If you have concerns about paying your utility bills on time, you likely wonder how you could stop a possible shutoff. Since utilities count as unsecured debts, you are allowed to list them on a Chapter 7 bankruptcy filing, which allows you to dismiss unsecured debts by selling assets through a trustee. Depending on where you live, utilities commonly include water, gas, power, and sewage. Here are some tips for using bankruptcy to avoid utility shutoffs.
File Your Petition
All bankruptcy cases start with filing a petition with your court listing your debts. You must include a list of all of your past due bills, or the utility company will proceed with the shutoff. The court will use this form to determine if you qualify for Chapter 7 bankruptcy.
Once you get approved, bankruptcy code 11 U.S.C 366 applies, which means the utility company cannot shut off your services, change your service or refuse service. This code is similar to the automatic stay for creditors, which prohibits them from suing or harassing you over debt. If the utility company has already cut off your service, they will be required to turn it back on.
If you can't get approved for Chapter 7 bankruptcy, file for Chapter 13 bankruptcy. Chapter 13 bankruptcy creates a payment plan to pay off debts. Past due utility bills count as unsecured debt under Chapter 13, and you must keep current with recent utility bills. You also won't be able to include partially paid bills on a bankruptcy petition.
Present Adequate Assurance of Payment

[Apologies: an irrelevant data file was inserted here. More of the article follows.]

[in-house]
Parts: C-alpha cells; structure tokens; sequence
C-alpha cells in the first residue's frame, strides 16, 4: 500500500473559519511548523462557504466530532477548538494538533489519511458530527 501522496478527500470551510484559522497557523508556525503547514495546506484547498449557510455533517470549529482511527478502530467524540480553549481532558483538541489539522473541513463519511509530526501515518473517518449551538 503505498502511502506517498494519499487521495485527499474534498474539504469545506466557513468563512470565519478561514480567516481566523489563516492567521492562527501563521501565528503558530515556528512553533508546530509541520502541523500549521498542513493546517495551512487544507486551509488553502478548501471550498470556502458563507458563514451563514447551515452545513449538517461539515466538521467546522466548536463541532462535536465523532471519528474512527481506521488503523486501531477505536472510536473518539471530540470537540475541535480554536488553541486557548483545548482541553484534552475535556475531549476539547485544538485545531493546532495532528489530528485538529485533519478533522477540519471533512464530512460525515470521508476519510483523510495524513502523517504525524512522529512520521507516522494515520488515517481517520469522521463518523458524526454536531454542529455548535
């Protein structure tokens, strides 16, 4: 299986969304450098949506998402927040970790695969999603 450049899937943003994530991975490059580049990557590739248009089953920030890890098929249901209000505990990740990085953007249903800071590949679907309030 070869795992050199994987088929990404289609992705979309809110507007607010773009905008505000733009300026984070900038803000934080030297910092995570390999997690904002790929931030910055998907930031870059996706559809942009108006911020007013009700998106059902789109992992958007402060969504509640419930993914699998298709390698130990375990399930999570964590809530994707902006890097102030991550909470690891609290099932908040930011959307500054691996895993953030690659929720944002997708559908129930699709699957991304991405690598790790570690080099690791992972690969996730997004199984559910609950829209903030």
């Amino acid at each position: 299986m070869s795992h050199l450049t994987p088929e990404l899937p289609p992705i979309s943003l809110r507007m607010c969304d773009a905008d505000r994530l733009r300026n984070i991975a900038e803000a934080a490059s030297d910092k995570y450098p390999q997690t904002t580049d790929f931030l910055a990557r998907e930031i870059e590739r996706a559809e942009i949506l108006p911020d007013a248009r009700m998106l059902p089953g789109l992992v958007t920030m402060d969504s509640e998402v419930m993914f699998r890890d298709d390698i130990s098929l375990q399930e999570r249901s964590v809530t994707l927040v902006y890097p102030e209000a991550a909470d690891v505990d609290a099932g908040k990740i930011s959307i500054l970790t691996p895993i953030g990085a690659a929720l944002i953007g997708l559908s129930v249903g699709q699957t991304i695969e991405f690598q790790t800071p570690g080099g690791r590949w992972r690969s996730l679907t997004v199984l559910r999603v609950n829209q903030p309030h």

Filing bankruptcy will only stop the shutoff for twenty days. Under the 366c Code, you must provide adequate assurance of payment to the utility company, like a letter of credit, surety bond, prepayment, or a cash deposit to ensure you can pay after 20 days, and make future payments. The utility company must agree with the form of adequate assurance payment.
Check Shutoff Laws in Your State
Before you file for bankruptcy, check the utility shutoff laws in your state. In some states, utility companies are prohibited from shutting off power or gas in severe heat or cold, or they may have hardship laws prohibiting them from shutting off service.
For example, in Minnesota, it is illegal to shut off power when an extreme heat or cold advisory is issued. In several states, you can avoid a shutoff by declaring a hardship before the bill is due with a down payment, or declaring a medical emergency by issuing a certificate from you doctor.
Bankruptcy is a sensible solution when you get threatened with utility shutoffs, but keep in mind you will still have to pay the bill. Talk to a bankruptcy lawyer to discuss your options.